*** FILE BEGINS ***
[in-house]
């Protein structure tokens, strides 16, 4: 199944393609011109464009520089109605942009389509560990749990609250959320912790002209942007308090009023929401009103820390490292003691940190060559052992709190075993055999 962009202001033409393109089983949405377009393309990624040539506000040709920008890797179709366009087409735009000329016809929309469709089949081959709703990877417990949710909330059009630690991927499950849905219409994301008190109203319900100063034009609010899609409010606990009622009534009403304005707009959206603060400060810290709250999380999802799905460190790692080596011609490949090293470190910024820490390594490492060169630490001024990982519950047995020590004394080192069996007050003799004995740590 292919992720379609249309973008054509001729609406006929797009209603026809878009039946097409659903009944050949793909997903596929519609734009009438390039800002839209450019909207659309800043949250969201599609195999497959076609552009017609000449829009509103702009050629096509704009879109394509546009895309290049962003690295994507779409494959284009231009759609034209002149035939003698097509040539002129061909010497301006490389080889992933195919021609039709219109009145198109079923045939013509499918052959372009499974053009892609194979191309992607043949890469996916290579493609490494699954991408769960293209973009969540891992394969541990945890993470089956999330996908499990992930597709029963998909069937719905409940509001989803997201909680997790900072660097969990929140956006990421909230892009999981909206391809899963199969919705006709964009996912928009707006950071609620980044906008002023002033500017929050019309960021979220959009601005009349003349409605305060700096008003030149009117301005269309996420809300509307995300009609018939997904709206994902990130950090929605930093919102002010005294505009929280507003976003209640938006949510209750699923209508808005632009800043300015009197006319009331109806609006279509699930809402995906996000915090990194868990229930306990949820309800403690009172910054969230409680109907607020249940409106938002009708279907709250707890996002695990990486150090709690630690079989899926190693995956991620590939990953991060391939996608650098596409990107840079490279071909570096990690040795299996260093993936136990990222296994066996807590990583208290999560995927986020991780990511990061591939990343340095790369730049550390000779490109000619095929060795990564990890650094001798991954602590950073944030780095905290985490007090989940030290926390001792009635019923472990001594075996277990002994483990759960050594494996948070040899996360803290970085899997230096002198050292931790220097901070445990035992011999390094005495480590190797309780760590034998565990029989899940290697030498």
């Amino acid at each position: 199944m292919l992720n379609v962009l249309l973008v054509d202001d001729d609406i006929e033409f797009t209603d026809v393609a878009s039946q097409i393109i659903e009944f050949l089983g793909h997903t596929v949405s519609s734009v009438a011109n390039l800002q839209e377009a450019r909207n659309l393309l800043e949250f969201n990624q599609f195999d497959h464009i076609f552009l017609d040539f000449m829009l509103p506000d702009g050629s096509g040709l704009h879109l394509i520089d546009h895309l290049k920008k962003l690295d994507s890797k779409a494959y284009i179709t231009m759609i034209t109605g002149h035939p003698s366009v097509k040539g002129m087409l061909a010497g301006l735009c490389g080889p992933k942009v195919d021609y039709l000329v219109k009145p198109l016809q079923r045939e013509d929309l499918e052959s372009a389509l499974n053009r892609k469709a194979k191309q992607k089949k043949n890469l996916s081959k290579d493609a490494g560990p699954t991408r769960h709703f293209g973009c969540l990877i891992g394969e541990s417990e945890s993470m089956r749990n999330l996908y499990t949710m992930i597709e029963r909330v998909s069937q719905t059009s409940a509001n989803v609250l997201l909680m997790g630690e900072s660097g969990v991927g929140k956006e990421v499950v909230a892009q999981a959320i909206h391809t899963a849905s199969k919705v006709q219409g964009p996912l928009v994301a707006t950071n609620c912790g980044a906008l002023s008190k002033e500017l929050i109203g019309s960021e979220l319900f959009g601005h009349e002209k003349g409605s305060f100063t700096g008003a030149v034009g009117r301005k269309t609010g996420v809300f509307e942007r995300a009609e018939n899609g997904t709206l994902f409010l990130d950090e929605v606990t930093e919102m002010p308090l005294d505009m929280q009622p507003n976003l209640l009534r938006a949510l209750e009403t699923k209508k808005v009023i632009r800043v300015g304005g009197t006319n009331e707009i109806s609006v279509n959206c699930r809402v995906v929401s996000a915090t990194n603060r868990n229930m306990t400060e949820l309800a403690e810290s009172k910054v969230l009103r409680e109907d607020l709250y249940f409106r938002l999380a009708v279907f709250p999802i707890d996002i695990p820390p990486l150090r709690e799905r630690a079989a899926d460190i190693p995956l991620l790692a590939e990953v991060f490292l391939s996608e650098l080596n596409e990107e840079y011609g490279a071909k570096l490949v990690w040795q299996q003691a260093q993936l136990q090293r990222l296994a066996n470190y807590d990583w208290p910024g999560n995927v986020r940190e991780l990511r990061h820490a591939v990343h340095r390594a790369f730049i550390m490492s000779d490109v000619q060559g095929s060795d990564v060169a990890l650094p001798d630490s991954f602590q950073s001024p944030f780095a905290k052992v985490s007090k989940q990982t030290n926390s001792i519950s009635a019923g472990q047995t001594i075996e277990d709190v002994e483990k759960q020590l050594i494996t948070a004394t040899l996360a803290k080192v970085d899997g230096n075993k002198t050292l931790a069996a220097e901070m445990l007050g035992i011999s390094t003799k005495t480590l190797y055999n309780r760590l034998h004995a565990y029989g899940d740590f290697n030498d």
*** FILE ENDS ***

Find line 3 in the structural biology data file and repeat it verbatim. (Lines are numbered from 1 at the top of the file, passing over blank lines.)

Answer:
């Amino acid at each position: 199944m292919l992720n379609v962009l249309l973008v054509d202001d001729d609406i006929e033409f797009t209603d026809v393609a878009s039946q097409i393109i659903e009944f050949l089983g793909h997903t596929v949405s519609s734009v009438a011109n390039l800002q839209e377009a450019r909207n659309l393309l800043e949250f969201n990624q599609f195999d497959h464009i076609f552009l017609d040539f000449m829009l509103p506000d702009g050629s096509g040709l704009h879109l394509i520089d546009h895309l290049k920008k962003l690295d994507s890797k779409a494959y284009i179709t231009m759609i034209t109605g002149h035939p003698s366009v097509k040539g002129m087409l061909a010497g301006l735009c490389g080889p992933k942009v195919d021609y039709l000329v219109k009145p198109l016809q079923r045939e013509d929309l499918e052959s372009a389509l499974n053009r892609k469709a194979k191309q992607k089949k043949n890469l996916s081959k290579d493609a490494g560990p699954t991408r769960h709703f293209g973009c969540l990877i891992g394969e541990s417990e945890s993470m089956r749990n999330l996908y499990t949710m992930i597709e029963r909330v998909s069937q719905t059009s409940a509001n989803v609250l997201l909680m997790g630690e900072s660097g969990v991927g929140k956006e990421v499950v909230a892009q999981a959320i909206h391809t899963a849905s199969k919705v006709q219409g964009p996912l928009v994301a707006t950071n609620c912790g980044a906008l002023s008190k002033e500017l929050i109203g019309s960021e979220l319900f959009g601005h009349e002209k003349g409605s305060f100063t700096g008003a030149v034009g009117r301005k269309t609010g996420v809300f509307e942007r995300a009609e018939n899609g997904t709206l994902f409010l990130d950090e929605v606990t930093e919102m002010p308090l005294d505009m929280q009622p507003n976003l209640l009534r938006a949510l209750e009403t699923k209508k808005v009023i632009r800043v300015g304005g009197t006319n009331e707009i109806s609006v279509n959206c699930r809402v995906v929401s996000a915090t990194n603060r868990n229930m306990t400060e949820l309800a403690e810290s009172k910054v969230l009103r409680e109907d607020l709250y249940f409106r938002l999380a009708v279907f709250p999802i707890d996002i695990p820390p990486l150090r709690e799905r630690a079989a899926d460190i190693p995956l991620l790692a590939e990953v991060f490292l391939s996608e650098l080596n596409e990107e840079y011609g490279a071909k570096l490949v990690w040795q299996q003691a260093q993936l136990q090293r990222l296994a066996n470190y807590d990583w208290p910024g999560n995927v986020r940190e991780l990511r990061h820490a591939v990343h340095r390594a790369f730049i550390m490492s000779d490109v000619q060559g095929s060795d990564v060169a990890l650094p001798d630490s991954f602590q950073s001024p944030f780095a905290k052992v985490s007090k989940q990982t030290n926390s001792i519950s009635a019923g472990q047995t001594i075996e277990d709190v002994e483990k759960q020590l050594i494996t948070a004394t040899l996360a803290k080192v970085d899997g230096n075993k002198t050292l931790a069996a220097e901070m445990l007050g035992i011999s390094t003799k005495t480590l190797y055999n309780r760590l034998h004995a565990y029989g899940d740590f290697n030498d």